Listen to President Trump long enough, and, despite his penchant for falsehood, you’ll eventually hear some unvarnished truth.
His words were stark: “Now, they need that money in order to have the Post Office work, so it can take all of these millions and millions of ballots.” He added that holding back funding means “they can’t have universal mail-in voting, they just can’t have it.”
In other words, he doesn’t want American citizens, fearful of exposure to the coronavirus, to have every opportunity to vote in November.
It’s not his first effort to cripple the Postal Service, one of the most essential — and popular — institutions in America. His statements Thursday came after he installed a Republican megadonor, Louis DeJoy, as the new postmaster general. In turn, DeJoy has unseated dozens of veteran postal officials. He and his minions have banned overtime and told carriers to leave mail behind at distribution centers, letting it pile up for days. Sorting machines that speed mail processing have been removed.
“Things are already going wrong,” Philip F. Rubio, an expert on the Postal Service and history professor at North Carolina A&T State University (and a former letter carrier himself), told Politico. There are “widespread mail slowdowns of all kinds of mail — first-class, marketing mail, parcels. Even the Veterans’ Administration has complained that veterans are not getting their medications on time.”
The news media — although numbed to Trump’s outrageous statements after years of standing in the path of his fire hose of distraction — managed a robust reaction to Thursday’s disgraceful remarks.
Network news shows reported it high in their broadcasts. The Washington Post and the New York Times put the story above the fold on their print front pages and prominently on their home pages. (The Wall Street Journal did not mention it on Friday’s print front page.) The Philadelphia Inquirer nailed it, reporting that Pennsylvania mail ballots may not be delivered on time and that state officials foresee an “overwhelming” risk to voters. Vice’s Motherboard dived into the sorting-machine debacle.
On MSNBC’s “Morning Joe,” former congressional spokesman Kurt Bardella called out Trump’s intentions: “The only reason why there would be any resistance to funding the Postal Service is to try and subvert this election.” And in The Post, Paul Waldman justifiably called it a national emergency.
But what about next week and next month?
Can something as dull-sounding as the workings of the Post Office compete with former Trump attorney Michael Cohen’s new tell-all book, whose foreword includes lines like: “From golden showers in a sex club in Vegas, to tax fraud, to deals with corrupt officials from the former Soviet Union, to catch and kill conspiracies to silence Trump’s clandestine lovers, I wasn’t just a witness to the president’s rise — I was an active and eager participant.”
Can it break into the endless political takes on Kamala D. Harris as Joe Biden’s running mate, or the next political horse-race story that’s around the corner?
But if journalists don’t keep the pressure on Postal Service problems, they will be abdicating their duty.
There’s very little that matters more than the Nov. 3 vote. Anything that threatens the integrity of the vote needs to be treated as one of the biggest stories out there — even if it’s not the sexiest.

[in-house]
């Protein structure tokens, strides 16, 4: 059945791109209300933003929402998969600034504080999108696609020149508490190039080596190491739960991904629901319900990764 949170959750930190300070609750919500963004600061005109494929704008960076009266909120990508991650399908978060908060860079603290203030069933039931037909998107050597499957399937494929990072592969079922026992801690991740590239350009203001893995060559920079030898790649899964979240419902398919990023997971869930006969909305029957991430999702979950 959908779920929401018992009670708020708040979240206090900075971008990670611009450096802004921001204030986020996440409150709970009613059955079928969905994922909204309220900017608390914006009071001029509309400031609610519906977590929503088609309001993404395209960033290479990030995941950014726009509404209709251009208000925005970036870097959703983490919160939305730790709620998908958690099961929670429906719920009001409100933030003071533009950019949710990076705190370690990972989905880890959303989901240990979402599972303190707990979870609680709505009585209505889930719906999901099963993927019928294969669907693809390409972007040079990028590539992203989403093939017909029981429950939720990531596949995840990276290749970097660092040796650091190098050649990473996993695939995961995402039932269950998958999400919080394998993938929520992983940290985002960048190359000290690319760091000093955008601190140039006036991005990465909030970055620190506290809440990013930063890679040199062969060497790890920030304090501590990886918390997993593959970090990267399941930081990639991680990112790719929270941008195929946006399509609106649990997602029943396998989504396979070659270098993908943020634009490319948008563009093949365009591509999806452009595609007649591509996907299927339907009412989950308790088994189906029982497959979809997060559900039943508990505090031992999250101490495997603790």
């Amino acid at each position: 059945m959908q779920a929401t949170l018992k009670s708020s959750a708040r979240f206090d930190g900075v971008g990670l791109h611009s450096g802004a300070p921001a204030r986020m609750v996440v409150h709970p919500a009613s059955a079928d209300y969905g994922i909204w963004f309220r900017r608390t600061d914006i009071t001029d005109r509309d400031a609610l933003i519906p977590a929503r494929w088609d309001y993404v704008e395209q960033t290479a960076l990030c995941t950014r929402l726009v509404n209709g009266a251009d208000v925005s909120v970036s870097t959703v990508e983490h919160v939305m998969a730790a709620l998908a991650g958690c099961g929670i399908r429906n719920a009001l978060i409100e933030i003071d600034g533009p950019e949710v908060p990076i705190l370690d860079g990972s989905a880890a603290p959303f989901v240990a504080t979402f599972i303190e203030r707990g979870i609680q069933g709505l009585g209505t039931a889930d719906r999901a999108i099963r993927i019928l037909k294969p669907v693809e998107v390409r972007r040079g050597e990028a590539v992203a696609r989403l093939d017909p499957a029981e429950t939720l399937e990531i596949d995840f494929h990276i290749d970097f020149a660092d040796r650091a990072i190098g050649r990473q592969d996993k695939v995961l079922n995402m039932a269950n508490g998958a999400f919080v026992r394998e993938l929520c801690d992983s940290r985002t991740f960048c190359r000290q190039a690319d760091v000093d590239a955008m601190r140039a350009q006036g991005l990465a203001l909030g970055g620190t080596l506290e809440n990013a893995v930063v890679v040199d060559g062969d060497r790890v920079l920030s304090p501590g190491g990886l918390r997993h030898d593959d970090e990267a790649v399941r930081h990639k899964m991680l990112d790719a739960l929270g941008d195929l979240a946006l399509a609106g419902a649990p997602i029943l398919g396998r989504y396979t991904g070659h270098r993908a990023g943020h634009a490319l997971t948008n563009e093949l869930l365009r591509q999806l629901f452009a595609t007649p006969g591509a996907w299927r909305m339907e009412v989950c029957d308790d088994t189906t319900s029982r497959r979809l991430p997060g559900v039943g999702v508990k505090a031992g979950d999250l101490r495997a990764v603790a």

Dan Gillmor, co-founder of the News Co/Lab at Arizona State University’s journalism school, told me he sees a need for news organizations to put aside their competitive urges.
“Some stories demand collaboration, and this one is a plain example. The nation’s newsrooms — working together and, crucially, with the help of the public in communities around the nation — could find out and explain what is going on, at the macro and micro level,” he said.
ProPublica’s Electionland project, which focused on postal problems months ago and collaborates with more than 50 newsrooms, shows how it can be done. It investigates issues related to voter registration, changes to voting amid the pandemic, cybersecurity, voter education and misinformation.
But all news organizations need to turn up the heat.
Despite the president’s statements about Democrats, this shouldn’t be a partisan issue, as journalist Elizabeth Spiers noted: “Supporting the continued existence of the USPS, which is guaranteed in the Constitution, should be the most straightforward non-political bipartisan effort in existence. Everyone uses it and needs it, and the irony is older rural Trump supporters need it *more*.”
There’s very little reason to buy Trump’s attacks on mail-in voting as prone to rampant fraud, as multiple studies repeatedly have shown. What’s more, security concerns can be readily addressed, as the nonpartisan Brennan Center for Justice detailed in a report aptly titled “The False Narrative of Vote-by-Mail Fraud.”
Granted, it’s tough for journalists to tell the story of a necessity that exists now but is being weakened by larger forces. You find yourself trying to describe a specter, as I’ve found in recent weeks, as I’ve talked about the devastating effects of the decline of local news.
Coverage of climate change faces the same challenge: How do journalists communicate a fast-arriving emergency when many citizens aren’t fully experiencing its ravages yet?
Now, with the Postal Service threats, there’s a new wrinkle: How do you deal with a scandal when the president himself has no shame about admitting to it?
Yes, it’s challenging. But let’s crank up the volume and do our jobs. Democracy itself depends on it.
Columnist Margaret Sullivan started out in a vibrant local-newspaper industry. Now it’s vanishing, leaving our very democracy in peril.
For more by Margaret Sullivan visit wapo.st/sullivan